We Have To Go Back: 'Lost' Producer Carlton Cuse Says Show's Return Is "Inevitable"

Ten years after Lost's debut and four years after its finale, Carlton Cuse is convinced we have to go back. The executive producer has said that the show's return to television is "inevitable."

Hit the jump to find out why Cuse thinks the island isn't done with us yet.

While Jack and his fellow Oceanic 815 passengers may have felt bound to the island on a mystical level, Cuse's reasoning regarding a Lost return is much more pragmatic. He shared his thoughts with Digital Spy:

Disney owns the franchise, it made them a lot of money, it's hard to imagine it will just sit there idly forever.

Damon (Lindelof) and I told our story in that world and I assume someone will come along, hopefully having been inspired by our story, or our version of the story, and want to tell their own story.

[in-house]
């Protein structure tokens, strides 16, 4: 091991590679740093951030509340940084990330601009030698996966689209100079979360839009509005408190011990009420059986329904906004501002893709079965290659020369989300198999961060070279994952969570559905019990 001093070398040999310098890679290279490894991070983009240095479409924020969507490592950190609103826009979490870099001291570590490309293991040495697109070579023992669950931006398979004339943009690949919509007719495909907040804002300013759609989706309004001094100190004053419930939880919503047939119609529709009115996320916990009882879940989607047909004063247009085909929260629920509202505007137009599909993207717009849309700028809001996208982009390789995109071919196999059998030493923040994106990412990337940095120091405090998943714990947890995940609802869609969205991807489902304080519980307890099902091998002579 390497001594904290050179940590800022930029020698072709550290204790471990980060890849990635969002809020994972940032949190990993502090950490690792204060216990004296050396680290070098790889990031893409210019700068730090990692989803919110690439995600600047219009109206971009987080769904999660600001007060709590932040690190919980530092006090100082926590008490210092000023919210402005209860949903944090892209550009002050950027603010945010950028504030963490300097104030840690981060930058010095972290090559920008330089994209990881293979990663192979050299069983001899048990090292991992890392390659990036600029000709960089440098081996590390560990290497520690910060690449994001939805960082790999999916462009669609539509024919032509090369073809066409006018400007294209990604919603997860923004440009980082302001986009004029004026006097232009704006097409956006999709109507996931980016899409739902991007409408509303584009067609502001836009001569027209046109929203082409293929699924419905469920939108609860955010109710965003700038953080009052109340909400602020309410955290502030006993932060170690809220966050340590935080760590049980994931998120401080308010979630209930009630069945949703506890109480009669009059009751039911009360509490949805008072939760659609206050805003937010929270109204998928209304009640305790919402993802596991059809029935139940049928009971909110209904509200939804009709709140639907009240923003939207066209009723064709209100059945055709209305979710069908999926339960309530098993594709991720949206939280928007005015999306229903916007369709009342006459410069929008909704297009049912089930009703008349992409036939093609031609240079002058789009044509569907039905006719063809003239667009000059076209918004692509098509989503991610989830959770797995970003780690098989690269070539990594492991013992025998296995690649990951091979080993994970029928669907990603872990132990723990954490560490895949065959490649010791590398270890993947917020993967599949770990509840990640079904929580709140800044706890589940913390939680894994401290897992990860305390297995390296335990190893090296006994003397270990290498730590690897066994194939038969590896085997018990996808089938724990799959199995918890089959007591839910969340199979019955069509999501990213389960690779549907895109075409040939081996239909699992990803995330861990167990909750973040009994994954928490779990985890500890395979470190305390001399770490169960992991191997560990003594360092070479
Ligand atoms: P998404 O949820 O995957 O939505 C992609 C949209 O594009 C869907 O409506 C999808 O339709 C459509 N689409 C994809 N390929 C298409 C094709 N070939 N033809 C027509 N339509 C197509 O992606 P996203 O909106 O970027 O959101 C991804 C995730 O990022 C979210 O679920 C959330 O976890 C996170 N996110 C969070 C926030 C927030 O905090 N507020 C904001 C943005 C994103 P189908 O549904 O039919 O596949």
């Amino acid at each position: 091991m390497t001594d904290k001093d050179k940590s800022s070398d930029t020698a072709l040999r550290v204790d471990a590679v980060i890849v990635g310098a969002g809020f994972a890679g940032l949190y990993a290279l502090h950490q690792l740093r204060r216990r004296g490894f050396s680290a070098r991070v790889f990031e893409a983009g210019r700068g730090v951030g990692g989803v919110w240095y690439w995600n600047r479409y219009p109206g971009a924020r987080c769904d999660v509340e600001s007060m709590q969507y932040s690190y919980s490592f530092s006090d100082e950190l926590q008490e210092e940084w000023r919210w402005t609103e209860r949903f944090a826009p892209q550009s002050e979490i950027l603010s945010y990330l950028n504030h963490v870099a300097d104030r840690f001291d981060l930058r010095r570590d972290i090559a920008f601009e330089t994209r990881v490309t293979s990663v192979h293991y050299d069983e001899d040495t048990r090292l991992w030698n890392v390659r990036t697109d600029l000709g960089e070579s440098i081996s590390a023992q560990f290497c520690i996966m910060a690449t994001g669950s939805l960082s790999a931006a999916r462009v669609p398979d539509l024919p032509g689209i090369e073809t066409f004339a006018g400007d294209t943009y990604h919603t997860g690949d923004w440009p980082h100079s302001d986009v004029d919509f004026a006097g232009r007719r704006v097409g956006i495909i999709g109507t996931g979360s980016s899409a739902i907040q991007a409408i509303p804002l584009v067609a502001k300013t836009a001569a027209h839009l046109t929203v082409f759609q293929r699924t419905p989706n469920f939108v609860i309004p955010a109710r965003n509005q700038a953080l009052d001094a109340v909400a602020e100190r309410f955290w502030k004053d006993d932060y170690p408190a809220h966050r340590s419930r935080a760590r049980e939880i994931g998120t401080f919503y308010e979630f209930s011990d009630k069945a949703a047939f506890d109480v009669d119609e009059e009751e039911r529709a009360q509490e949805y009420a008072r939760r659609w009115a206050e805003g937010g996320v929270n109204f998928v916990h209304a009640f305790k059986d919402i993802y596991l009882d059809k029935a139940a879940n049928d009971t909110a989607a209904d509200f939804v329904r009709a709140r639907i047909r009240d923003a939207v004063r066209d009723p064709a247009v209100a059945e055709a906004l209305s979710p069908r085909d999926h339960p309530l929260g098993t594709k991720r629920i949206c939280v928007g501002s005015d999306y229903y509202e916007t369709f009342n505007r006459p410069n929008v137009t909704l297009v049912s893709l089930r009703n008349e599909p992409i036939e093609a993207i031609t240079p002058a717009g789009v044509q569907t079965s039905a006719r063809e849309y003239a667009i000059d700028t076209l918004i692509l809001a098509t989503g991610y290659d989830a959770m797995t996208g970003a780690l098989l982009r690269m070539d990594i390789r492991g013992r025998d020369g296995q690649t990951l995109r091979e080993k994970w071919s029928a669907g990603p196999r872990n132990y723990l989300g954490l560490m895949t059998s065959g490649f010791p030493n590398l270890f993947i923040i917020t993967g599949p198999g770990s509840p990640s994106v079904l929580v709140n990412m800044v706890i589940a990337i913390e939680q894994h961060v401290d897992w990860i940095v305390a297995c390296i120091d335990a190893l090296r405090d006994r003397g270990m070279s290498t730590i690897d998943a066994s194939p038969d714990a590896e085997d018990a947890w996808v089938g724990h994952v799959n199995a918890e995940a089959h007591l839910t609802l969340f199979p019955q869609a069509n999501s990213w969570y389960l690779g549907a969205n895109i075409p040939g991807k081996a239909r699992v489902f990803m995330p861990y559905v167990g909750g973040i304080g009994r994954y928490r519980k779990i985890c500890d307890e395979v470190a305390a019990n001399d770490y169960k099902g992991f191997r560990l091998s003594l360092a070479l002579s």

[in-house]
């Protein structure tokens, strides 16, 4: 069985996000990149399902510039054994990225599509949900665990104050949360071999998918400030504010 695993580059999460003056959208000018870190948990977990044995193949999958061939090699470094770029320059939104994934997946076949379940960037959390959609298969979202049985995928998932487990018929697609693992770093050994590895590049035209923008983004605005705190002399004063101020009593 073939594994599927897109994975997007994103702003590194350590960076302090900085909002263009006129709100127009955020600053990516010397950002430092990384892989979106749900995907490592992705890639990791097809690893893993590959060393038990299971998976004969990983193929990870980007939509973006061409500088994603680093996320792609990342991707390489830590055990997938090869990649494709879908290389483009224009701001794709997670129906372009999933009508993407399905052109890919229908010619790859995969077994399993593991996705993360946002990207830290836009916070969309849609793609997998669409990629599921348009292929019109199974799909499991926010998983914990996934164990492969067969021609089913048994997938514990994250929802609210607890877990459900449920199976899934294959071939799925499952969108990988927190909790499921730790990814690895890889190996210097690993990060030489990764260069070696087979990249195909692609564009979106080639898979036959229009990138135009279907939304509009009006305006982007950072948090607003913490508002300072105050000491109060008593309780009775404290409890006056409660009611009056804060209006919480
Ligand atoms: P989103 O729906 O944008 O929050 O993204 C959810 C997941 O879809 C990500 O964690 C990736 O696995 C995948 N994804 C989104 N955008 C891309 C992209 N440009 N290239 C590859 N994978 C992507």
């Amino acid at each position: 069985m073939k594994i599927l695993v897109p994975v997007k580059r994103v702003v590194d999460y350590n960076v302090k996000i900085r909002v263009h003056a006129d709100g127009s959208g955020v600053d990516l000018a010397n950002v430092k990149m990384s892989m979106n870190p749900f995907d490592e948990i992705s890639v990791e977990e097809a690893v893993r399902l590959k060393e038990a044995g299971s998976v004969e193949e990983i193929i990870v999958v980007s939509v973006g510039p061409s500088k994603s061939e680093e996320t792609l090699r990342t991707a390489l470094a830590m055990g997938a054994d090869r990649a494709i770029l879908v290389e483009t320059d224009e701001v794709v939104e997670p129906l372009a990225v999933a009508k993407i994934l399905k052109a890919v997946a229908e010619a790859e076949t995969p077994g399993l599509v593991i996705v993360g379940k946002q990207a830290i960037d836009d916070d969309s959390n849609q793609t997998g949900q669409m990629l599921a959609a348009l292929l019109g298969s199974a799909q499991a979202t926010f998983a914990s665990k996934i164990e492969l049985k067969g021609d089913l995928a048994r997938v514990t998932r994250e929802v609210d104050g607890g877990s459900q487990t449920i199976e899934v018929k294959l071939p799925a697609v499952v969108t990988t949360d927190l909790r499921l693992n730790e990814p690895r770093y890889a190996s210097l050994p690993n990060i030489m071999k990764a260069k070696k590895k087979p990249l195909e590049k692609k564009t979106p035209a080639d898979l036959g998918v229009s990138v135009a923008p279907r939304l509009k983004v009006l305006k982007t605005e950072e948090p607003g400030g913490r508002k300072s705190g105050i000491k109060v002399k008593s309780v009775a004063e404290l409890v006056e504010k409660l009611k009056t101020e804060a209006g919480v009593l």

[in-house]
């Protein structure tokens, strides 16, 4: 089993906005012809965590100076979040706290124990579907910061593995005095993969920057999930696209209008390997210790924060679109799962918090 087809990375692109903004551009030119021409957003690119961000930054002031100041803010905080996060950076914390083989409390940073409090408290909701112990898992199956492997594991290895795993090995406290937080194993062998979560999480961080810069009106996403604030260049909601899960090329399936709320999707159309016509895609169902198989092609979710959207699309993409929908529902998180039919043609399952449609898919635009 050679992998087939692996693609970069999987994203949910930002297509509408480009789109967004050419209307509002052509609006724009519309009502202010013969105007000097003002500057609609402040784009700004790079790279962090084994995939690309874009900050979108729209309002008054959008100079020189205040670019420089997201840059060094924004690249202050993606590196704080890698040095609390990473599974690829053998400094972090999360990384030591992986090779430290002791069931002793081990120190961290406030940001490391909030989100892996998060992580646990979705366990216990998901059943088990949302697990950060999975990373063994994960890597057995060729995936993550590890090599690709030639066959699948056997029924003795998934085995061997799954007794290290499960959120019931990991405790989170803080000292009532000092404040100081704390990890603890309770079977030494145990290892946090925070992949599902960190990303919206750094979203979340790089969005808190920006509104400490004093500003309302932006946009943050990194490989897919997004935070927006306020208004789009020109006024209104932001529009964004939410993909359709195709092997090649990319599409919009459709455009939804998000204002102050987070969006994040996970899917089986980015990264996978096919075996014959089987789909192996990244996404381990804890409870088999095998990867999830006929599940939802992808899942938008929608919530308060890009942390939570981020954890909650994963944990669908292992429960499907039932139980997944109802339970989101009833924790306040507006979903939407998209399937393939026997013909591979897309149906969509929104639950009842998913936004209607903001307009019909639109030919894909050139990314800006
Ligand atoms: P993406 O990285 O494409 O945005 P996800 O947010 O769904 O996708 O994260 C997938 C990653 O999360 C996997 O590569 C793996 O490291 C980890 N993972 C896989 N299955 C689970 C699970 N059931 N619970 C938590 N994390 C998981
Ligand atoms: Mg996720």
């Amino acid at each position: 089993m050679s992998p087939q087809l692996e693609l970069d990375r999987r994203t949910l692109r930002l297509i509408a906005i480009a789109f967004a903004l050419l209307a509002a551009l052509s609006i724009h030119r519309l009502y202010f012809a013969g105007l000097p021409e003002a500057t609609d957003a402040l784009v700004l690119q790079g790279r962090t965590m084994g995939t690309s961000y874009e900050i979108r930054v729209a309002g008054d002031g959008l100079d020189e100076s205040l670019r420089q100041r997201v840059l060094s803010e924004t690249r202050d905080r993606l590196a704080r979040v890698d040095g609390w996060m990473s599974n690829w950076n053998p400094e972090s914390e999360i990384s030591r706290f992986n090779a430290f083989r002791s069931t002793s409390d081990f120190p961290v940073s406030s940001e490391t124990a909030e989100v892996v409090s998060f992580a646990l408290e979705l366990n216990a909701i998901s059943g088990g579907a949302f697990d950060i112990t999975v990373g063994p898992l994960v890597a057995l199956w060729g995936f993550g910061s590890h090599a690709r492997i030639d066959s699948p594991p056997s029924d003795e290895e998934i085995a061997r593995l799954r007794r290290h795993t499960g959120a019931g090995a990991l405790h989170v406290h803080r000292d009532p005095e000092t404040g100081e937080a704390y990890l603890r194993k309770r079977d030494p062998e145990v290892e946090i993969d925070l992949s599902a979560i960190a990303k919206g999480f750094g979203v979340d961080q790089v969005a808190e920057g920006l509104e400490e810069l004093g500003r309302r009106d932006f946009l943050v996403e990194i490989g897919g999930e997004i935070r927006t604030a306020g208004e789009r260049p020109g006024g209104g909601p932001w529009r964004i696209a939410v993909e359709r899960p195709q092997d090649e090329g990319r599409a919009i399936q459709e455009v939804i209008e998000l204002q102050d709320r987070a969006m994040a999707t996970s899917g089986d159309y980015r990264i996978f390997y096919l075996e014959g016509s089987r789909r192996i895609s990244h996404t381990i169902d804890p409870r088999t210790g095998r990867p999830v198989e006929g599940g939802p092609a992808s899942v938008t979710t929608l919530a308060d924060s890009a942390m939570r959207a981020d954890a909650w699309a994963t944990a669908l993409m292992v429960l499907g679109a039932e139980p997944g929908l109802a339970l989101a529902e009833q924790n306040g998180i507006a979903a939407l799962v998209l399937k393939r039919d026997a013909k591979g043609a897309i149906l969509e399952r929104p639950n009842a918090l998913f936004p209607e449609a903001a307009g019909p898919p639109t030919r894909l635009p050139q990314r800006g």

It's like the Narnia chronicles. There are seven books, they were all written by CS Lewis, but they all visit Narnia at different times and different configurations and different ways.

Someone is going to come up with a way to tell another Lost story. I think it's inevitable. I don't know what it is or how it would work, but I can't imagine something else won't be done with the franchise.

At this point, it does not seem like a whole lot of fans are clamoring for more Lost. 121 episodes were enough — maybe even more than enough, for those who remember the tiresome wheel-spinning of Season 3 or the questionable flash-sideways of Season 6.

But Cuse is probably right on both counts. The Lost mythology he helped construct is certainly elaborate and expansive enough to sustain some fresh material. And bringing back Lost would make sense on a business level, at least by the same logic that's brought us Girl Meets World, Better Call Saul, Hannibal, Gotham, and Bates Motel.

Nor is the industry showing any signs of slowing down on the reboots, prequels, and sequels. Just in the last few months we've heard about plans for TV shows based on Full House, Married... with Children, Big, Problem Child, Minority Report, and The Greatest American Hero. Really, it'd be weirder if ABC really did let the Island lay fallow.